This scenario is unlikely, but no more unlikely than Palin becoming President. The problem is not Palin, infuriating as she may be. The problem is the malaise she is able to exploit.

Anonymous said...

Every time I hear and see Palin or Miller, I think that very same can so many people want to elect these white trash people to the highest offices in the land?

Is there that much white trash out there that they just want to elect someone like themselves? Or do normal folks somehow not recognize these candidates "white trashiness", and somehow give them "persona transplants" into fine, upstanding citizens?

I recently talked to someone out in the Valley who I consider to be a rather intelligent person. She said that Palin "is a really good mother", but is not qualified to be president. How in the heck could anyone believe that Palin is a really good mother? I just don't get it! bt

Anonymous said...

I am disgusted with MSM. They continue to push Palin and yet she does not hold a political position and quit the job she did do. She doesn't have much sense and lies.

What's with her crude mouth? "No cojones", "manup", "not no, but hell no", jackwagon, backasswards, limp, gutless. Teabaggers might like that talk but many people don't.

Anonymous said...

Heh...anon 1:45. It's ironic that you are on THIS blog complaining about someone's crude mouth.

Anonymous said...

Q Which candidate is a "coke" head.

A. Not Joe Miller

Anonymous said...

Hi. Maybe Rachael Maddow wants to cover the disability question.

She could interview you, Scannell and Miller if he shows.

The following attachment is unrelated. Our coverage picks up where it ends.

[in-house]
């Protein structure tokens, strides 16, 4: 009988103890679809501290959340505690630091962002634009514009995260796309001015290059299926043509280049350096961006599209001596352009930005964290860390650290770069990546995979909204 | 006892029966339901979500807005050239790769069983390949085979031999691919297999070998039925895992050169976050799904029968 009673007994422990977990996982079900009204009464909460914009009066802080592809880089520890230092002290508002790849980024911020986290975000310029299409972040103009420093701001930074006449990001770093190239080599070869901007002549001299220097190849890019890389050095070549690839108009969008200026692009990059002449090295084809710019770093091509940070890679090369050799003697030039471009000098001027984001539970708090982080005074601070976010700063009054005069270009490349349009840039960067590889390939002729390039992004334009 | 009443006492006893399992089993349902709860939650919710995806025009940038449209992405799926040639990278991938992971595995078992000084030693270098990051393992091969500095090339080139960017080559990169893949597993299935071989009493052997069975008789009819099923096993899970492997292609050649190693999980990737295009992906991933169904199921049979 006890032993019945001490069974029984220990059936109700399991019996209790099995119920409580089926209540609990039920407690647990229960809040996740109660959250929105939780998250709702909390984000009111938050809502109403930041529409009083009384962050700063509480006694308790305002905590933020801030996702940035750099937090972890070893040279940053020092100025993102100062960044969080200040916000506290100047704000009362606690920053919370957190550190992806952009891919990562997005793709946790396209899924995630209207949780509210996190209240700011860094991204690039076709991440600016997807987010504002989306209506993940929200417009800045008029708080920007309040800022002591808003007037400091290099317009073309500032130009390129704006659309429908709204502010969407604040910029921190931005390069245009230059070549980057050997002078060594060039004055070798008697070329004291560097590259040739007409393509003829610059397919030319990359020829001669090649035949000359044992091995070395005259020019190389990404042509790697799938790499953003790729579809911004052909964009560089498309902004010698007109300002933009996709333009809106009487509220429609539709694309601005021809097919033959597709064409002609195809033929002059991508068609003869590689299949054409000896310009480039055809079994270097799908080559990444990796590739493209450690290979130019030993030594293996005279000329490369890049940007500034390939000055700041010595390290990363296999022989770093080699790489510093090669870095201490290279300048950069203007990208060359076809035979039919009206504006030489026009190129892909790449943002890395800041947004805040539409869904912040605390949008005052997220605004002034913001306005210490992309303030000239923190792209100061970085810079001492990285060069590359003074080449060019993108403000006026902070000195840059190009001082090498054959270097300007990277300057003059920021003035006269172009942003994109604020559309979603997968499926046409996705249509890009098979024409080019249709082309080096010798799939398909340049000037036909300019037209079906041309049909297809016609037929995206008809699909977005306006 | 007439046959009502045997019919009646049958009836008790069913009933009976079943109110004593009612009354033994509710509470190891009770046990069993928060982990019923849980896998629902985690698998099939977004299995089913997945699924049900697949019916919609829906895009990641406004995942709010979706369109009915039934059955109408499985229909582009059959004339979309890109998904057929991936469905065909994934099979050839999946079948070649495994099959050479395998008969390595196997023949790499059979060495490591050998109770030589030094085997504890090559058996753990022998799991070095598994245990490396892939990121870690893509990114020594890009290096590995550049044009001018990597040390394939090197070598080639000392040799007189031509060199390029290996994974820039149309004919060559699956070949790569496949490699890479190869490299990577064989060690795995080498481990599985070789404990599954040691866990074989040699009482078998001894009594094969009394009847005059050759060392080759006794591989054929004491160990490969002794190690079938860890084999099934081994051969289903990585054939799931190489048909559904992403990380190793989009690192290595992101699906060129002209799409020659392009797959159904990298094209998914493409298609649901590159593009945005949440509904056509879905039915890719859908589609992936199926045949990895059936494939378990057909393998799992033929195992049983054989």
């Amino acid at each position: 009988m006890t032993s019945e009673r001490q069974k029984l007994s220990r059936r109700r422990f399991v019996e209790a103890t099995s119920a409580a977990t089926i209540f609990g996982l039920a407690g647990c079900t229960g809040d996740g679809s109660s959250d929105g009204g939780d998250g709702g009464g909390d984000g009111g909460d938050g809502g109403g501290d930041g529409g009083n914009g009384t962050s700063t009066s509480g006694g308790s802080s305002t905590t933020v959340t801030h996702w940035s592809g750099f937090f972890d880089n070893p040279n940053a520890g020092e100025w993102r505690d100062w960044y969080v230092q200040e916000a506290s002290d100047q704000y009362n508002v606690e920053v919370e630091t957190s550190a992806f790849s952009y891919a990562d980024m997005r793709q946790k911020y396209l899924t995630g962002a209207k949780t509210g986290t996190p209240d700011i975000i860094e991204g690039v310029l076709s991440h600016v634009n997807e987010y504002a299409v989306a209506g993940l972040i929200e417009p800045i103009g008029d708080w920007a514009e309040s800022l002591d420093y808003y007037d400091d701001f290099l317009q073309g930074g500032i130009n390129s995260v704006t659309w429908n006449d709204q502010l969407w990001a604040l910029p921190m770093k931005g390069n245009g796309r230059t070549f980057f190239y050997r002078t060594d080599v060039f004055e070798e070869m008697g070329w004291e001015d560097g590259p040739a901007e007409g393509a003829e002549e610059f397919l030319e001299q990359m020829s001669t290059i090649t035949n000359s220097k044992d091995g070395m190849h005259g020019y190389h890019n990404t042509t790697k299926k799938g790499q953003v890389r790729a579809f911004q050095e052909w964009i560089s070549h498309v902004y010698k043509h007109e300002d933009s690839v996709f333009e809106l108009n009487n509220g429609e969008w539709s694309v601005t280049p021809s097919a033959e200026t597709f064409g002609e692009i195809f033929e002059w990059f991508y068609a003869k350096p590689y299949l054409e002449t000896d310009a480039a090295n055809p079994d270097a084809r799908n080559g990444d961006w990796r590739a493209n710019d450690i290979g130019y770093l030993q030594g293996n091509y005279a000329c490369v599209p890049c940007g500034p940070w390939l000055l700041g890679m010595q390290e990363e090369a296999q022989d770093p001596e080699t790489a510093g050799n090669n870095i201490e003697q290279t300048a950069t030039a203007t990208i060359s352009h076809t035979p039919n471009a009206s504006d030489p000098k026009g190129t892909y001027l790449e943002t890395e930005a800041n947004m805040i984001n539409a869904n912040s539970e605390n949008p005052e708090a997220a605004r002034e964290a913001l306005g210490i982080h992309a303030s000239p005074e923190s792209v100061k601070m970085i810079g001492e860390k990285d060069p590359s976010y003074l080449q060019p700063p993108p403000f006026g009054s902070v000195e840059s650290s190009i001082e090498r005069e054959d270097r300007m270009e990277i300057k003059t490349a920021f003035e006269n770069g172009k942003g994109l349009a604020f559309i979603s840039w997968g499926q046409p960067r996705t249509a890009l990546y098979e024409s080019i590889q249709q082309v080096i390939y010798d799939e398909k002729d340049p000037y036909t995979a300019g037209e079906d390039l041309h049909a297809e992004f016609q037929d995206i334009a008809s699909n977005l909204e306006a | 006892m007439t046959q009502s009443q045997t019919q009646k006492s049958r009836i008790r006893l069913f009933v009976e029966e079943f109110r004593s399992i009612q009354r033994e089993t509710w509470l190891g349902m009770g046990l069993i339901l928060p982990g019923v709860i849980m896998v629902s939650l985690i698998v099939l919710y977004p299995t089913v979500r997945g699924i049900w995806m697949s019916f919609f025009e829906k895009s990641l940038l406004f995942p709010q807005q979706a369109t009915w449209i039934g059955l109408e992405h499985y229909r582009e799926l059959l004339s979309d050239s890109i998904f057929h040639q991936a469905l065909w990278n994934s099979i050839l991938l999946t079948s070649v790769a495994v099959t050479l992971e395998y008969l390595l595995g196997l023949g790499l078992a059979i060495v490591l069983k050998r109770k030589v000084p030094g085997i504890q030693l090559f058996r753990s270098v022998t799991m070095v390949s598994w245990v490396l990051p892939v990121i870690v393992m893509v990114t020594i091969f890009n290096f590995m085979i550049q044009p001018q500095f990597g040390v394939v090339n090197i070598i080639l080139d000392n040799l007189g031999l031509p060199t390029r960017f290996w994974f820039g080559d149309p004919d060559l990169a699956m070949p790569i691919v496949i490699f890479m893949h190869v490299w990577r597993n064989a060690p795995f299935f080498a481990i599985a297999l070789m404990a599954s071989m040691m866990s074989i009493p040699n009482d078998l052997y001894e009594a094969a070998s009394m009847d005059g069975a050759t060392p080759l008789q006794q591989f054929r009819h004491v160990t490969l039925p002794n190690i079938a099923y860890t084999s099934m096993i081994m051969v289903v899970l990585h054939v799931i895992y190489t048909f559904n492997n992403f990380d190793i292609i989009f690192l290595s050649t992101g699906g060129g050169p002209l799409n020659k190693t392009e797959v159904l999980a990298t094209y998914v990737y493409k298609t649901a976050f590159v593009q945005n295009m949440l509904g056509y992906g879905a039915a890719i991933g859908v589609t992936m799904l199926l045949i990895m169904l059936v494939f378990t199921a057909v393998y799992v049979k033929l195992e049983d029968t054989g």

Anonymous said...

Alaska Dispatch has a new find about Joe. Property issues, see this

And whether for some reason this property does not need to be reported on disclosure forms- which it hasn't lately- there is an ugly story of what the seller claims Joe did to him. UGLY. DOUBLE UGLY. Honor code and all that shit.

Anonymous said...

It's one thing to write on a blog. It is another thing to tweet, facebook and speak to the public using crude language when one is supposed to be a politician and set an example. I bet small children aren't reading Progressive Alaska but they certainly are in Palin's rally/speaking crowds not to mention her own children. I stand by my comment and will add to it. She has a rude, raunchy mouth. That is one of the main complaints I hear about her in a Southern state. Her comments are considered bad manners and manners mean alot in the South and many other regions of the US. If she wants to be representative of the US, then she needs to conduct herself in the appropriate manner. Spewing about male anatomical parts,etc on a national stage isn't what this,or other countries, should have to listen to.
Phil does a service that is needed by writing this blog. There aren't enough reporters to cover the candidates.
I don't always say the nicest things, but I wouldn't use the same words on a national stage. It appears you might be a a palinbot. It was probably a waste of my time to try to reason.

It is simply a fact that there are many who are not supportive of Palin. Those who are should be studying her policy positions and not, on a daily basis, try to challenge every little thing said about Palin. Nothing can change what people consider to be bad manners. They've been around forever and ever.

Anonymous said...

"And when you trust your television
What you get is what you got
Cause when they own the information, oh
They can bend it all they want"

John Mayer, "Waiting for the World to Change"